An old Irish toast:
Here’s to the general health of the whole world, lest some damn fool take offense.
I used to think it was an amusing exaggeration. Maybe it’s not. I have realized that there are people out there – people of influence or with the capacity for violence – who really will throw a fit if they feel they’re not in control of other people’s minds, and the center of all the attention.
And I remember this thing my elders taught me when I was young:
Nobody has the right not to be offended.
We have the right not to be attacked.
We have the right not to be exploited.
We have the right not to be terrorized.
We have the right not to be robbed.
We have the right not to be silenced.
We have the right not be prevented from worshiping the god of our understanding.
But we do not have the right not to be offended.
And we do not have the right not be ignored.
So are you offended by something you don’t like? Good for you. So what? Who cares? It has nothing to do with the rest of us, whether we like that thing or not. Your reaction has even less to do with the person who created it. Being insulted is an arbitrary, subjective reaction to external stimuli and just one way of finding the stuff that you do like. Good luck with that.
Civilization does not exist to satisfy our tastes and applaud our eccentric little performance. Creativity is the outward expression of cognitive functions which are not subject to community control. We share and publish and react in the hope of finding common ground. Then it falls to each person to find in the society around them a place of belonging and a means of self-affirming expression. The world doesn’t owe anybody a custom-made reality.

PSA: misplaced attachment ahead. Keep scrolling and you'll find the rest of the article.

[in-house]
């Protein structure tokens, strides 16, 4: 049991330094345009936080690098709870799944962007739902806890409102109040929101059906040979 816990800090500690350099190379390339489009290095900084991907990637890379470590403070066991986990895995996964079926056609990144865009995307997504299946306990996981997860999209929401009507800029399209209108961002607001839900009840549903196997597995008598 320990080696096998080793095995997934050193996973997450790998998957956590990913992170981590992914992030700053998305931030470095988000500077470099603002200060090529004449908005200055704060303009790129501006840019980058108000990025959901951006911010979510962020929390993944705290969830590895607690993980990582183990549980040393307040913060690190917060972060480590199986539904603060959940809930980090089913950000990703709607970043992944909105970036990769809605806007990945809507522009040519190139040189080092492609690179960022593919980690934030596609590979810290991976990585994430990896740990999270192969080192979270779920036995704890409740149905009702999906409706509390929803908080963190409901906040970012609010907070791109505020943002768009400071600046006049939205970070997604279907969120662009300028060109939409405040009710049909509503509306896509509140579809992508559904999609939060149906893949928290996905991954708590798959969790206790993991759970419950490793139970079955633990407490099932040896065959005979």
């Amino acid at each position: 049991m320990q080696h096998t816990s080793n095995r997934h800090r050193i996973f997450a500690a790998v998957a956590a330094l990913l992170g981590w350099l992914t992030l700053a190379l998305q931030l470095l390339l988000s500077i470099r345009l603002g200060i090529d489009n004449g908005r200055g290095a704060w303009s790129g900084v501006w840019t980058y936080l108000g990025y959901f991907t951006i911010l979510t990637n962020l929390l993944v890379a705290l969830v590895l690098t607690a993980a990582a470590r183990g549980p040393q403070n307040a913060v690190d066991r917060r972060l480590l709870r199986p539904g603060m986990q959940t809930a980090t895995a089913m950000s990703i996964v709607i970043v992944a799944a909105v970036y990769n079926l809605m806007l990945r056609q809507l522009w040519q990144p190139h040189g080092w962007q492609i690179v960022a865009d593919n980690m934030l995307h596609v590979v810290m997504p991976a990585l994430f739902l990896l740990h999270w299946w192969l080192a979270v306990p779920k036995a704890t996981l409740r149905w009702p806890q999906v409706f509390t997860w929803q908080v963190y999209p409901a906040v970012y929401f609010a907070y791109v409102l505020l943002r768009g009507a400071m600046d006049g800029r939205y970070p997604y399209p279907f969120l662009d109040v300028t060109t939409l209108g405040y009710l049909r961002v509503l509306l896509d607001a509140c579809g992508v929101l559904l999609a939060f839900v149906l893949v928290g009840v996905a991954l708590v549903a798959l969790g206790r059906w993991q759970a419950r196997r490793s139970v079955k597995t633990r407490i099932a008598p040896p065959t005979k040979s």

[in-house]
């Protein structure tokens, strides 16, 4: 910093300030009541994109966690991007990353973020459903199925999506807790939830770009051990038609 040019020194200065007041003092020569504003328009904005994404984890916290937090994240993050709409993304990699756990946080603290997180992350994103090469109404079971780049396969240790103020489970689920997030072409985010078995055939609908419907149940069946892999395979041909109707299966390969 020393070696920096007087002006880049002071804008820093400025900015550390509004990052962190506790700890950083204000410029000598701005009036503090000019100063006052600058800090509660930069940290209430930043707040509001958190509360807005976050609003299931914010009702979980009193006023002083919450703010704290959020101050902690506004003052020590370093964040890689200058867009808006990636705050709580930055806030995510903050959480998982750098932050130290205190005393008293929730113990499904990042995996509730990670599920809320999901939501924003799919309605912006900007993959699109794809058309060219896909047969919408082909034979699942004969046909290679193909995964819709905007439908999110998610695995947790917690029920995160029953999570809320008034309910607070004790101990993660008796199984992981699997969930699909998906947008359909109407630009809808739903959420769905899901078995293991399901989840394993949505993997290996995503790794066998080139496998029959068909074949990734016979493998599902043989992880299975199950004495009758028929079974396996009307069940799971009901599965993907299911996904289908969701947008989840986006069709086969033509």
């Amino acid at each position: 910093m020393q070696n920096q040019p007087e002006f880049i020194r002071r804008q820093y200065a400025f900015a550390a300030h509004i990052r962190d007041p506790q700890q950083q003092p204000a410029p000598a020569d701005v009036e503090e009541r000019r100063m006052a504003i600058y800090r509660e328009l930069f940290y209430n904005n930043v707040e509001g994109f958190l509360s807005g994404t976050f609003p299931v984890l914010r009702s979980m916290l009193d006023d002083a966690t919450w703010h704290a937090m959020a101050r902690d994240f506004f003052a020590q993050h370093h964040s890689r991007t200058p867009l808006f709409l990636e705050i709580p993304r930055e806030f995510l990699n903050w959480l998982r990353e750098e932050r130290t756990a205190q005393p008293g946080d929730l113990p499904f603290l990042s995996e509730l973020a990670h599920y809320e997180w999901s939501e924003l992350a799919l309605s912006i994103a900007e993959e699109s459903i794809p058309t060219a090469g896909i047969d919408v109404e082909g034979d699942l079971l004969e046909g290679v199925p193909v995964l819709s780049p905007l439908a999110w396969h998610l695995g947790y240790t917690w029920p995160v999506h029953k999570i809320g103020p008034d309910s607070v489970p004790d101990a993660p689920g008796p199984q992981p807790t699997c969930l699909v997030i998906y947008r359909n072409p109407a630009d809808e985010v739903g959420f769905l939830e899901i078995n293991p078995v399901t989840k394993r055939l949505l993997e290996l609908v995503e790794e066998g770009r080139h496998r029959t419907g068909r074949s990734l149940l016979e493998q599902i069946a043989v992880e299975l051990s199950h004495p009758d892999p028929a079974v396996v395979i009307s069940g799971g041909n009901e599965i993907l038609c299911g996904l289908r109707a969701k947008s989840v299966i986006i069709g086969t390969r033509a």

Those of us who feel a creative urge owe ourselves a level of honesty and industry. We owe our audience gratitude, and our pledge to do our best to fill the amount of time we have asked them to give with something worthy of their attention.
The Internet and books and magazines movies and TV and music and art, is all practically infinite. If you find something you don’t like, and stop to complain instead of looking for something that seems right for you, you’re simply doing it wrong. If you think you can tell someone else how to express himself to suit your tastes, you’re just a fool.
Oh Good Grief
Funny thing, until this week I had never heard of Charlie Hebdo. I knew there was a little magazine in Europe that pissed off some whacko extremists a while back, but I couldn’t tell you its name or its nation. It only had 30,000 subscribers on a planet of 7,000,000,000 people. The magazine, and its lampooning of religion, got about a megaton of free publicity this week.
I don’t mean that cynically. It’s just ironic that the crazies who hated the innocent people at the magazine, and murdered them, and are now dead themselves, did vastly more to spread the alleged blasphemy than the victims could have ever have hoped to do.
I don’t know if I would like the content of Charlie Hebdo magazine. I’m skeptical that it would be to my taste. The mockery of religion is not amusing to me. Disrespect isn’t funny, though respectable is as respectable does. But that doesn’t make me angry. It makes me a guy who’s looking elsewhere for his reading material.
I believe there is a God, it’s not me, and God can take care of Himself. The God of my understanding is not weak and vulnerable, a easy victim of bad taste, nor does He require human sacrifice. The necessary sacrifice has been made for me, long ago.